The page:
Rak

Daniel Rak

Since the prosecution leads off, KCSAO prosecutor Alex Bederka had the first shot at the jury. On the plus side, he was brief which, when you consider the average American attention span, was a very good thing.

His opening statement was competent, but Bederka couldn’t make eye contact with the jury, he certainly didn’t connect with them and he blasted them with the gory details right out of the gate.

This, of course, begs the question, do you remember who serves on juries? People who aren’t smart enough to get out of jury duty.

So when you hit 13 regular folks, who are nervous about their statutory predicament and faced with holding a young man’s life in their hands, with a full broadside, it’s not a great start. I’m not saying the prosecution can’t recover, but…

When you consider that Public Defender Kelli Childress actually had me – the curmudgeonly 11-year journalist Jeff Ward – teary eyed at one point, that lack of a prosecutorial personal touch does not bode well for Bederka.

In her opening statement, Childress somehow turned the massively dysfunctional Rak family dynamic into a fairy tale. It’s a risk, because, just like it is in politics, provoking a visceral reaction is a lot like a North Korean missile test – you never know where it’s gonna go.

But just when I thought Childress won the case before it started, she went on twice as long as she should have and she presented too much technical medical evidence too soon. It wasn’t a make or break proposition and the defense is still ahead, but it did keep the prosecution in the game.

And Judge Tegeler behaved too!

The bottom line is, Childress can be a formidable courtroom presence, while Bederka seems to struggle with the basics in a case that isn’t a slam dunk.

I will endeavor to get back to courtroom 311 as much as I can, but I’m finding it a bit difficult to keep up with my business coach, Brian Basilico and he comes first.

 

Those charges never shoulda been filed!

The singular sentiment that struck me as I listened to those opening arguments was the eminently clear fact that Daniel Rak should NEVER have been charged with murder. A domestic violence misdemeanor? Maybe!

I realize that opening and closing statements are persuasion and not evidence, but if a mere half of the life-threatening ailments Childress attributed to Jeffrey Rak (the father) are true, the best MD on the planet with the best equipment on the planet couldn’t possibly pinpoint the specific cause of death.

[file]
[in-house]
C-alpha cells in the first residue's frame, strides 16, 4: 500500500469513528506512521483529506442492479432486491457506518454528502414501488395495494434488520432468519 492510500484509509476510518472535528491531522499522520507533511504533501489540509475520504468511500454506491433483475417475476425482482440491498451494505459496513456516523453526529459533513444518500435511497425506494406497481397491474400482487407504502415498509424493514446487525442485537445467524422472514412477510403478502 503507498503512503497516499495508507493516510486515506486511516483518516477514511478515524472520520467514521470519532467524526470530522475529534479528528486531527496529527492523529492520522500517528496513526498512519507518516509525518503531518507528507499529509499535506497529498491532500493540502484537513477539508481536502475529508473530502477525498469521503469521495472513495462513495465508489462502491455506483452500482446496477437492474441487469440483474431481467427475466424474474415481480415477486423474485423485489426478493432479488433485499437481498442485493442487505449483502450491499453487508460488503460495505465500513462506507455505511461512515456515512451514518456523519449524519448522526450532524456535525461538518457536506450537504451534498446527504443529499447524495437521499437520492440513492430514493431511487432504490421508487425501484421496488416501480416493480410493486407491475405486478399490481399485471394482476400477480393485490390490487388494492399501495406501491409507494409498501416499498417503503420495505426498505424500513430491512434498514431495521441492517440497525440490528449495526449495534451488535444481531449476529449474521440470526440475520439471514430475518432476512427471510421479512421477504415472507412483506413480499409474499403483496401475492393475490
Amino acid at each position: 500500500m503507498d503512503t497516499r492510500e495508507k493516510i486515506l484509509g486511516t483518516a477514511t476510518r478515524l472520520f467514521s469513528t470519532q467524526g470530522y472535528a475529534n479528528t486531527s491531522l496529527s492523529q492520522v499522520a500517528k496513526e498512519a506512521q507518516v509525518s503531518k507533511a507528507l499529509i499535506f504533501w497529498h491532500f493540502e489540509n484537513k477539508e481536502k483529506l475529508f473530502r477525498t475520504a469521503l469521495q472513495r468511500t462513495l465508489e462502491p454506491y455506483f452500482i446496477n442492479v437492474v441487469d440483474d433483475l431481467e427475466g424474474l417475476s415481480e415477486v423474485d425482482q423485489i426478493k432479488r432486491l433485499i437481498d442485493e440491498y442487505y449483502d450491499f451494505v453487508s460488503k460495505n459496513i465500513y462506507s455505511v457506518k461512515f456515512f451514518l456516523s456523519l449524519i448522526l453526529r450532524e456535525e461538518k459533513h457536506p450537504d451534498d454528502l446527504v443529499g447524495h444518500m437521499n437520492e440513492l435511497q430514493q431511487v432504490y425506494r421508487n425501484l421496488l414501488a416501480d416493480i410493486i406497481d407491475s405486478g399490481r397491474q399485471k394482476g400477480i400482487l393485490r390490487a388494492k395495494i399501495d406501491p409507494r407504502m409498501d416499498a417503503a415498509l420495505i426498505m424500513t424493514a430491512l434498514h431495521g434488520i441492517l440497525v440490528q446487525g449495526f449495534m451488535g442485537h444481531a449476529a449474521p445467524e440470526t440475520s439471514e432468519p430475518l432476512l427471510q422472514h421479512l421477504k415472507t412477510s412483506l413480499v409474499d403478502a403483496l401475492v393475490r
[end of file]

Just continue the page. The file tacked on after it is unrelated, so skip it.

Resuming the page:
mcmahon

Kane County State’s Attorney Joe McMahon

Then, when you consider the fact the elder Rak didn’t die until 52 hours after the confrontation with his son, I cannot believe any State’s Attorney with any semblance of a conscience would’ve OK’d murder charges.

And first degree murder charges to boot!

C’mon! If you go by the prosecutor’s own opening statement, there clearly was no intent nor premeditation on the part of Daniel Rak. At best, this is an involuntary manslaughter case and even that would be a stretch.

So, what we have here is another case of Kane County State’s Attorney Office malfeasance in which Joe Cullen’s and Joe McMahon’s “Screw it! We’ll Let the judge and jury sort ‘em out” mentality and utter refusal to do the right thing means a man unnecessarily sits in jail while facing the fight of his life.

Meanwhile, Cullen and McMahon are too busy prosecuting the LaQuan McDonald case in Cook County – on the Kane County taxpayers’ dime – to pay much attention.

That all seems fair, doesn’t it?

 

Daily Herald diversity? Nope!

Since I seem to have to set ground rules for how Daily Herald reporters should behave in public, I recently emailed Paddock Publication management to let them know exactly where we stood on the whole Harry Hitzeman thing. That list went like this:

  • Daniel E. Baumann – Chairman Emeritus
  • Douglas K. Ray – Chairman/Publisher
  • Robert Y. Paddock, Jr – Vice Chairman/Executive Vice President
  • Scott T. Stone – President/COO
  • Kent L. Johnson – Senior Vice President
  • Colin M. O’Donnell – Senior Vice President
  • John Lampinen – Senior Vice President
  • Stefanie S. Anderson – Senior Vice President
  • James J. Galetano – Senior Vice President
  • Stuart R. Paddock III – Senior Vice President

First, I’m starting to think this organization has more senior vice presidents than reporters, and second, what did you notice about that list? That’s right! Nine old white guys and one white woman. There isn’t an African-American, an Hispanic, a Muslim, an Indian or as much as an Asian on that list!

Rock

Before you hit me with any insipid, “How to you know they’re all Caucasian” comment, I Googled all their pictures. And from the looks of it, none of ‘em are gay, either, because gay men dress better and they’re in much better shape.

So the next time the DH calls out the City of Elgin for a lack of diversity, there’s just one word that applies – “hypocrite.”